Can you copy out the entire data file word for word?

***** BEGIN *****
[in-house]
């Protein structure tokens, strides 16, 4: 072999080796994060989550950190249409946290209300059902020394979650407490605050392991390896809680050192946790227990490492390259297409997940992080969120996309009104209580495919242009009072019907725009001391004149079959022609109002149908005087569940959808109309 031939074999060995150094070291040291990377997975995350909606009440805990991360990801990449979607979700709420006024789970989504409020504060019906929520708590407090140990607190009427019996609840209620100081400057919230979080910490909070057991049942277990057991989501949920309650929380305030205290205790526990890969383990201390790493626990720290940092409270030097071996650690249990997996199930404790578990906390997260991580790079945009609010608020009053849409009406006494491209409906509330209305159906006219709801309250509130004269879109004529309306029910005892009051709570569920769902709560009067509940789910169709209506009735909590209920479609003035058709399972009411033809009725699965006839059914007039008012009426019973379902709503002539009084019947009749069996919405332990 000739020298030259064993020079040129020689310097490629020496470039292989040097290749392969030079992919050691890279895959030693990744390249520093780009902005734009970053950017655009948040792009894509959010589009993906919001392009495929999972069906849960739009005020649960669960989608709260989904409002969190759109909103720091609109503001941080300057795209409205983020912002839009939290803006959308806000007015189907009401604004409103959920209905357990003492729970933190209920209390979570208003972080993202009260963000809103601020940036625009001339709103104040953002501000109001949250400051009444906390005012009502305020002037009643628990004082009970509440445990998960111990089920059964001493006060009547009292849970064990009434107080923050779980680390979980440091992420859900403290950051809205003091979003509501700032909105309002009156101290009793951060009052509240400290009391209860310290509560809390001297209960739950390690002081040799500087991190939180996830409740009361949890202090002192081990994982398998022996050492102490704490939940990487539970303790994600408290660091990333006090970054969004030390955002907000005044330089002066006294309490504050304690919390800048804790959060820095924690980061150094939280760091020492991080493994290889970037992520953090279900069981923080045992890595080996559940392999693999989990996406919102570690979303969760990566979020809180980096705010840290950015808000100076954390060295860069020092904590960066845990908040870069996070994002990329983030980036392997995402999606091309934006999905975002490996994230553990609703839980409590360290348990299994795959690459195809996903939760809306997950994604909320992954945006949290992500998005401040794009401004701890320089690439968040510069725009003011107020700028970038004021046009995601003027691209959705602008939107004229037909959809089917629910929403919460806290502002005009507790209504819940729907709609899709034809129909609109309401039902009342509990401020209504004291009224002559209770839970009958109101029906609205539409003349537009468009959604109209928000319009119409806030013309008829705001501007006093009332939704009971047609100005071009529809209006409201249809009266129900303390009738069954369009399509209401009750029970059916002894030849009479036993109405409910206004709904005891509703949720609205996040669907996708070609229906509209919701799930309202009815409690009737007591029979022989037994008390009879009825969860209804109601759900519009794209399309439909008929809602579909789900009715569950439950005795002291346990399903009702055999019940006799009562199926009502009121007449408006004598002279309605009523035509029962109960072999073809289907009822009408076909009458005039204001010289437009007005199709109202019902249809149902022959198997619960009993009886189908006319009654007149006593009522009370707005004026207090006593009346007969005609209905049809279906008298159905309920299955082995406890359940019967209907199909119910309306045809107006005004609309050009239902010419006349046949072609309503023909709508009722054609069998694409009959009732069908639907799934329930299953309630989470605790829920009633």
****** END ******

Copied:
[in-house]
């Protein structure tokens, strides 16, 4: 072999080796994060989550950190249409946290209300059902020394979650407490605050392991390896809680050192946790227990490492390259297409997940992080969120996309009104209580495919242009009072019907725009001391004149079959022609109002149908005087569940959808109309 031939074999060995150094070291040291990377997975995350909606009440805990991360990801990449979607979700709420006024789970989504409020504060019906929520708590407090140990607190009427019996609840209620100081400057919230979080910490909070057991049942277990057991989501949920309650929380305030205290205790526990890969383990201390790493626990720290940092409270030097071996650690249990997996199930404790578990906390997260991580790079945009609010608020009053849409009406006494491209409906509330209305159906006219709801309250509130004269879109004529309306029910005892009051709570569920769902709560009067509940789910169709209506009735909590209920479609003035058709399972009411033809009725699965006839059914007039008012009426019973379902709503002539009084019947009749069996919405332990 000739020298030259064993020079040129020689310097490629020496470039292989040097290749392969030079992919050691890279895959030693990744390249520093780009902005734009970053950017655009948040792009894509959010589009993906919001392009495929999972069906849960739009005020649960669960989608709260989904409002969190759109909103720091609109503001941080300057795209409205983020912002839009939290803006959308806000007015189907009401604004409103959920209905357990003492729970933190209920209390979570208003972080993202009260963000809103601020940036625009001339709103104040953002501000109001949250400051009444906390005012009502305020002037009643628990004082009970509440445990998960111990089920059964001493006060009547009292849970064990009434107080923050779980680390979980440091992420859900403290950051809205003091979003509501700032909105309002009156101290009793951060009052509240400290009391209860310290509560809390001297209960739950390690002081040799500087991190939180996830409740009361949890202090002192081990994982398998022996050492102490704490939940990487539970303790994600408290660091990333006090970054969004030390955002907000005044330089002066006294309490504050304690919390800048804790959060820095924690980061150094939280760091020492991080493994290889970037992520953090279900069981923080045992890595080996559940392999693999989990996406919102570690979303969760990566979020809180980096705010840290950015808000100076954390060295860069020092904590960066845990908040870069996070994002990329983030980036392997995402999606091309934006999905975002490996994230553990609703839980409590360290348990299994795959690459195809996903939760809306997950994604909320992954945006949290992500998005401040794009401004701890320089690439968040510069725009003011107020700028970038004021046009995601003027691209959705602008939107004229037909959809089917629910929403919460806290502002005009507790209504819940729907709609899709034809129909609109309401039902009342509990401020209504004291009224002559209770839970009958109101029906609205539409003349537009468009959604109209928000319009119409806030013309008829705001501007006093009332939704009971047609100005071009529809209006409201249809009266129900303390009738069954369009399509209401009750029970059916002894030849009479036993109405409910206004709904005891509703949720609205996040669907996708070609229906509209919701799930309202009815409690009737007591029979022989037994008390009879009825969860209804109601759900519009794209399309439909008929809602579909789900009715569950439950005795002291346990399903009702055999019940006799009562199926009502009121007449408006004598002279309605009523035509029962109960072999073809289907009822009408076909009458005039204001010289437009007005199709109202019902249809149902022959198997619960009993009886189908006319009654007149006593009522009370707005004026207090006593009346007969005609209905049809279906008298159905309920299955082995406890359940019967209907199909119910309306045809107006005004609309050009239902010419006349046949072609309503023909709508009722054609069998694409009959009732069908639907799934329930299953309630989470605790829920009633």